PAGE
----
Can you believe it's been almost two whole years since T-Mobile and Sprint announced their firm intention
to join forces in a mega deal initially estimated at $26.5 billion? How time flies when you're trying to radically transform the US wireless industry
in a move requiring approvals from roughly a million different federal and state agencies.
When T-Mobile announced on April 1
(no joke) that its combination with Sprint was finalized, we naturally assumed that meant all the formalities had been completed and there was no longer any reason why the two wireless service providers could not be lawfully joined together in a mutually beneficial merger. As it turns out, however, there might still be one loose end. Yes, really.
California is playing hard to get
The CPUC (California Public Utilities Commission) is not usually in the spotlight much as far as the mainstream tech media is concerned, but due to its stubbornness in holding off a deal cleared by everyone from the Department of Justice
to the Federal Communications Commission
a long time ago, the regional regulatory agency has made a lot of headlines in the last few months.
Most recently, the CPUC gave T-Mobile and Sprint a preliminary vote of confidence
on a series of strict new conditions, strongly suggesting final approval was on the cards for April 16. But because nothing was guaranteed and the process was taking too long, Mike Sievert warned the Commission
the very day before he officially became the "New T-Mobile" skipper his company would go ahead with the merger even in the absence of a formal green light.
Unsurprisingly, that prompted a stern ruling from CPUC Commissioner Clifford Rechtschaffen
highlighting "no person or corporation... shall merge, acquire, or control... any public utility organized and doing business in this state without first securing authorization to do so from the commission." In other words, New T-Mobile may not be allowed to "do business" in California until and unless the CPUC authorizes Magenta's acquisition of Sprint.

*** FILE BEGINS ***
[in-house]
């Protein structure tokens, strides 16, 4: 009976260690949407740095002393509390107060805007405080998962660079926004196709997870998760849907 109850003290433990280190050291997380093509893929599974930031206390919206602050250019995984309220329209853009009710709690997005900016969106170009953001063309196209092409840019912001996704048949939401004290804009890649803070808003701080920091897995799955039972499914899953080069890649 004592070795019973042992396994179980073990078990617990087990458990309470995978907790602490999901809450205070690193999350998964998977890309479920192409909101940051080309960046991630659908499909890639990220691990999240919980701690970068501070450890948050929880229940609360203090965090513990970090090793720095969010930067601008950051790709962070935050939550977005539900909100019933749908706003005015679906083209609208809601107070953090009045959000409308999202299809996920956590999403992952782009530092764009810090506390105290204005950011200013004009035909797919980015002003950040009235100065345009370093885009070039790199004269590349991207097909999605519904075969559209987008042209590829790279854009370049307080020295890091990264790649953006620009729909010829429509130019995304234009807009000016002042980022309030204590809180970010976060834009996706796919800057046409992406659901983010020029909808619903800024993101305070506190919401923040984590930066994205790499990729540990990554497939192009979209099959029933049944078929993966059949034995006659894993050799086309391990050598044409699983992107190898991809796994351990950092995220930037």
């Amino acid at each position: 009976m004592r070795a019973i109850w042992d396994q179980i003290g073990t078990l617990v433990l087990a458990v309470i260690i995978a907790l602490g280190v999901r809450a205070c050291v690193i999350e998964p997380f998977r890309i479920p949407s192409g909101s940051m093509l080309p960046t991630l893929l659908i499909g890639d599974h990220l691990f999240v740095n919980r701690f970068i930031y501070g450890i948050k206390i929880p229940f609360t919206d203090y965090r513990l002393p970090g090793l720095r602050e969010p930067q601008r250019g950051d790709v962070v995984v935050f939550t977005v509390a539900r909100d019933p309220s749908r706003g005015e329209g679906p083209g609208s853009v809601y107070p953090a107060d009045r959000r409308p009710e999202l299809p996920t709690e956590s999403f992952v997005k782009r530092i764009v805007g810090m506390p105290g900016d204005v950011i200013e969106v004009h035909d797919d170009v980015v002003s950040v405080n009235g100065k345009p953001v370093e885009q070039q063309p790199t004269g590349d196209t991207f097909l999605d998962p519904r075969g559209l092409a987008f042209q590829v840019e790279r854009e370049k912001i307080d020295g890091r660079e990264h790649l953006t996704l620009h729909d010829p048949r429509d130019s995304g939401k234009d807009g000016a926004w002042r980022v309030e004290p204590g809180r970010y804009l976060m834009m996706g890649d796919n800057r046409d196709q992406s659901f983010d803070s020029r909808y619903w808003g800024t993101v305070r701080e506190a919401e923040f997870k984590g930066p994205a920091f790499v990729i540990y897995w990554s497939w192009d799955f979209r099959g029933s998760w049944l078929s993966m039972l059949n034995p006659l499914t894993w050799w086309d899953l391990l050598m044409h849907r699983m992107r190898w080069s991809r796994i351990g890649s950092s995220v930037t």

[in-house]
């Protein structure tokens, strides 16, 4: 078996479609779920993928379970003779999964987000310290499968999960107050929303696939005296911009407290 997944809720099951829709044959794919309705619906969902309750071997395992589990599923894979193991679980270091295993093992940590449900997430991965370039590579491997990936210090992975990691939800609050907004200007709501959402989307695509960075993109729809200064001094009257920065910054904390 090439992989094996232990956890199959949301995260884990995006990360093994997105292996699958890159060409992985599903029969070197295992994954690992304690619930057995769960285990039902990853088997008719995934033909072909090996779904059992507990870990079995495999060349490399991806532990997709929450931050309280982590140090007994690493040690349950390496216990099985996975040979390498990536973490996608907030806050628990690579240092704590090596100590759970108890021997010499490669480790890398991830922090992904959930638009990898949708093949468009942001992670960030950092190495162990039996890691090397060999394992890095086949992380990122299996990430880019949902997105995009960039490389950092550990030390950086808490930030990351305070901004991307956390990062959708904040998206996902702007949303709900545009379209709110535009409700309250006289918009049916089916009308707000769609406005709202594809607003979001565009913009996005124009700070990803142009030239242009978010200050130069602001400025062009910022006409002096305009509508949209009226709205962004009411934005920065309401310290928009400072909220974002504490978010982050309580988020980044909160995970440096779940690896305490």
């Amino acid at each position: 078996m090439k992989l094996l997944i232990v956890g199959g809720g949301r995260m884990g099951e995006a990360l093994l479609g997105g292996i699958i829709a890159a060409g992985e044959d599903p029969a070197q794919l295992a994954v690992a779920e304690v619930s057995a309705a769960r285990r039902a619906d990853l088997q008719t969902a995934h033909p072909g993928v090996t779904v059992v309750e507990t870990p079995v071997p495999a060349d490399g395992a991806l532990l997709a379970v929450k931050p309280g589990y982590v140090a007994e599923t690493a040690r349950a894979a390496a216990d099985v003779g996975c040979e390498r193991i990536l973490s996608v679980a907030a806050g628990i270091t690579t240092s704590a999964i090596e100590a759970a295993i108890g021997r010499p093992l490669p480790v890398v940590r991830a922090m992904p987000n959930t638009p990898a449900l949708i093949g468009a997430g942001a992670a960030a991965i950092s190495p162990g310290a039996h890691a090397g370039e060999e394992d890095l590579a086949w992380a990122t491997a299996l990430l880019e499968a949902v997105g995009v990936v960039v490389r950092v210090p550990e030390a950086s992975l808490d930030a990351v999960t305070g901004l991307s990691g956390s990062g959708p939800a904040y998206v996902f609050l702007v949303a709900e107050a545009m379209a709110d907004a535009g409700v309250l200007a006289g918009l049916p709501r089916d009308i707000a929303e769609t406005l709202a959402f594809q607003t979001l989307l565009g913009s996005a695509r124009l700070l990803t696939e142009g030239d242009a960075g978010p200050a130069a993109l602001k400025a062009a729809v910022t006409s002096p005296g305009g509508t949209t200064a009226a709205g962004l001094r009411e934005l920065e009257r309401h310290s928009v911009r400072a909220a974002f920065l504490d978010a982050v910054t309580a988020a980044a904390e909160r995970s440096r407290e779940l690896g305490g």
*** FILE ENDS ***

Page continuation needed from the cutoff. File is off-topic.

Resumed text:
Right now, it's unclear if the aforementioned April 16 vote will still go ahead and whether or not the outcome of the vote will be affected by T-Mobile's decision to prematurely announce the completion of the merger.
Will the matter be settled in court?
The short answer to that otherwise very complicated question is... yeah, probably
. That's because T-Mobile essentially refused to continue playing the waiting game as it doesn't recognize the CPUC's jurisdiction over this vital transaction for the company's future
and US 5G network development as a whole.
Despite that "abiding" view, Mike Sievert insisted in his March 31 letter addressed to Commissioner Clifford Rechtschaffen and Administrative Law Judge Karl Bemesderfer of the CPUC that T-Mobile was "fully cooperative" in a 20-month review process, making "nearly 50 voluntary California-specific commitments in connection with the deal" it's still ready to honor.
Mike Sievert is the CEO of New T-Mobile
T-Mo is however unwilling or unable to meet "a number" of other conditions that not only exceed the CPUC's jurisdiction, at least in Sievert's view, but are also "practically impossible, unfair, and discriminatory" to Magenta vs its competitors. At the end of the day, this seems to have turned into a matter of principle, as the California Public Utilities Commission remains adamant it can block New T-Mobile from operating on its state turf.
As such, several analysts see a trial on the horizon
, although it's not really clear what that means from a consumer standpoint. As far as T-Mobile is concerned, the merger is a done deal, which might have never been the case if the transaction was delayed any further than April 1 given the "unprecedented uncertainty and risk in the financial markets" caused by the COVID-19 crisis.